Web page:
chapter  X
Morality as Ideology
Pages 16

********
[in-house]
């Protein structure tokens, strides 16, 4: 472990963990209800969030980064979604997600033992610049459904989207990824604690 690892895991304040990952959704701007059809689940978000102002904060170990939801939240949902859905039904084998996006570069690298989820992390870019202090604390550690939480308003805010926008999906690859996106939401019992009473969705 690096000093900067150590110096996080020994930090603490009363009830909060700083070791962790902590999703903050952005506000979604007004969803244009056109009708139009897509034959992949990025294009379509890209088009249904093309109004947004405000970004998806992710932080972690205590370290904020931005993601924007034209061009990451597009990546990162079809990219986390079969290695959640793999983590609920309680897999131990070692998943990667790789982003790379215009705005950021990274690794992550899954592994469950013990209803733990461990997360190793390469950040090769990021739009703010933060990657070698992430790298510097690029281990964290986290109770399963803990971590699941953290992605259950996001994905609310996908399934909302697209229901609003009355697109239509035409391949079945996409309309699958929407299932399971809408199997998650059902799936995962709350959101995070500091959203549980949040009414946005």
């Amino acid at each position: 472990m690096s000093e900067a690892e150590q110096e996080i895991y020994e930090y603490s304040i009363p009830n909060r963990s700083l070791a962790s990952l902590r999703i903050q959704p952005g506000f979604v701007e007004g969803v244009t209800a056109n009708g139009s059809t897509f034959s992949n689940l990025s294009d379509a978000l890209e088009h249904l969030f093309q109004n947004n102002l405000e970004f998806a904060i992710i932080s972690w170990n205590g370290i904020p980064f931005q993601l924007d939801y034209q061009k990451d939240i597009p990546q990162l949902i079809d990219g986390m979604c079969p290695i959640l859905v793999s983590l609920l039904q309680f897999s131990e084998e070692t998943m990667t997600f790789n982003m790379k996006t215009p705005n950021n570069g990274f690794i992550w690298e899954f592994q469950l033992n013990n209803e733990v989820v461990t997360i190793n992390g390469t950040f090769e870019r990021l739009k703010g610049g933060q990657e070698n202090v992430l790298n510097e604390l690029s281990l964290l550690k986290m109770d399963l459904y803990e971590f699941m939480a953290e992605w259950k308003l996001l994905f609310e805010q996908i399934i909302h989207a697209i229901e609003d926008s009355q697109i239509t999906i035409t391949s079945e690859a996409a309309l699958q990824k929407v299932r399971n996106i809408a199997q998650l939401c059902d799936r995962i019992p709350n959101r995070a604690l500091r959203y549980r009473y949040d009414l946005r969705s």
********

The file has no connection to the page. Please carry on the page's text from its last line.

Given Marx’s concept of justice, it is obvious that for him the question whether capitalist exploitation should be abolished or not does not turn on whether it is just or unjust. Instead, it turns on whether capitalist social relations correspond to the existing stage of society’s productive powers and whether they are condu­ cive to the further development of these powers. If (as Marx believes) capitalism is fast becoming obsolete, and has already become a fetter on human development, then the more swiftly and painlessly capitalism is done away with, the better it will be for humanity. The laws and moral precepts which arise out of the existing order, however, are charged with the function of protec­ ting that order; they will probably forbid some of the steps necessary to overthrow it. Once we recognize that moral defenses of capitalism have this material basis, these defenses will no longer have the power to mystify us. We will be like those proletarians to whom, according to Marx, ‘laws, morality, religion are only so many bourgeois prejudices, behind which hide just as many bourgeois interests.’1